An Oxygenating Agent and Chlorhexidine-Induced Extrinsic Tooth Staining

Chlorhexidine digluconate (CHX) mouthwash is ef­fective for reducing plaque and gingivitis, but one of its side effects is extrinsic tooth staining. Oxygen­ating agents may reduce this staining. A review systematically searched the literature for data concerning the inhibiting effect of an oxygenating agent (OA) on CHX-induced tooth staining. Electronic da­tabases were searched for articles including randomized controlled trials or controlled clinical trials conducted with healthy subjects aged 16 years that compared the effects of CHX mouthrinse combined with an OA with the effects of CHX alone. An independent screening of 1,183 titles and abstracts resulted in 4 publications that met the inclusion criteria. The extracted data allowed meta-analyses of intermediate length studies and showed that combining an OA with CHX mouthrinses led to a significant reduction in tooth staining and plaque scores when compared with CHX alone. The review was li­mited by the data availability, and included meth­od­ologically and clinically heterogeneous studies, which affected the quality and interpretation of the evidence. The authors conclude that there is moderate evidence that a combination of CHX and an oxygenating agent reduces tooth staining without in­terfering with plaque growth inhibition.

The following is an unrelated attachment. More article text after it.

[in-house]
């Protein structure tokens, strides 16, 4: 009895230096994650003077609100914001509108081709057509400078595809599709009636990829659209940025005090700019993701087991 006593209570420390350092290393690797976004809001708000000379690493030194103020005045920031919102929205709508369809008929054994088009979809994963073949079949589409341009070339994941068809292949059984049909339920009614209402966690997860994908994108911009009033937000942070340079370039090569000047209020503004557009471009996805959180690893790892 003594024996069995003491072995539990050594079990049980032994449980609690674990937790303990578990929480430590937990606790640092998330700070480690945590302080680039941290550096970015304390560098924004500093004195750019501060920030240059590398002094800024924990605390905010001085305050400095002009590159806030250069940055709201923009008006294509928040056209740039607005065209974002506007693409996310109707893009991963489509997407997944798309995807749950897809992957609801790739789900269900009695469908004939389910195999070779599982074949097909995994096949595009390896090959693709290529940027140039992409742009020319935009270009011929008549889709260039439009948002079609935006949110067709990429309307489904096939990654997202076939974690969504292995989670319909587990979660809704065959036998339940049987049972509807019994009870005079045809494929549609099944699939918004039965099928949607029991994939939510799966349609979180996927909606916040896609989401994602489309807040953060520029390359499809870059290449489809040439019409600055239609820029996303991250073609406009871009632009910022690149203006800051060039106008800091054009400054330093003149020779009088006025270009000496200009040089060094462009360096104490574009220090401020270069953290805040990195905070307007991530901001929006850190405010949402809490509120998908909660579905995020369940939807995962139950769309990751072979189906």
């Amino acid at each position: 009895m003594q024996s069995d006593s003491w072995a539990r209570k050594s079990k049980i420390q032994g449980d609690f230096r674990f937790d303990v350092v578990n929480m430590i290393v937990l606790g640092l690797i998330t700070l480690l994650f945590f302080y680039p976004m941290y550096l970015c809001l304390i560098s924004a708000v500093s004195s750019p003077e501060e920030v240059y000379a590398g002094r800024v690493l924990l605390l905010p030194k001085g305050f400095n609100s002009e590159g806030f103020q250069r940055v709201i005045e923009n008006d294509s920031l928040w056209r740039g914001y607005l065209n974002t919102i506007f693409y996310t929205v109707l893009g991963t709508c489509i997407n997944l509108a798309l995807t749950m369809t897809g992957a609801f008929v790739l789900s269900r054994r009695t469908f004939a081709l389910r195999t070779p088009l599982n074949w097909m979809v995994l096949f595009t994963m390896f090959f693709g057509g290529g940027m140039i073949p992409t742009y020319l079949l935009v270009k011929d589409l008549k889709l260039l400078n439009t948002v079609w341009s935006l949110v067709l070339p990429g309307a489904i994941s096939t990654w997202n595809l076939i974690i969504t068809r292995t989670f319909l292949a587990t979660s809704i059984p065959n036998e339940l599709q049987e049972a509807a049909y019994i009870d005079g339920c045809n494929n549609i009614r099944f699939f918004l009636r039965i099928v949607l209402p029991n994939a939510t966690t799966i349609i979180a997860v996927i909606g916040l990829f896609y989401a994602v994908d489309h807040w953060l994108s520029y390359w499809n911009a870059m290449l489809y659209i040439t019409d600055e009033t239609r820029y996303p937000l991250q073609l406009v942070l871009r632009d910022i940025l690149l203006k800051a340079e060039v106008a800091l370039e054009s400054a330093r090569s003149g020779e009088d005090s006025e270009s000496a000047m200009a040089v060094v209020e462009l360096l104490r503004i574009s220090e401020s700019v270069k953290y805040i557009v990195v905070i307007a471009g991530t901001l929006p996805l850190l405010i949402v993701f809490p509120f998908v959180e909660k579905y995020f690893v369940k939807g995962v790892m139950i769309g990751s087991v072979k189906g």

(Source: van Maanen-Schakel et al. International Journal of Dental Hygiene, August 2012, Volume 10, Issue 3)
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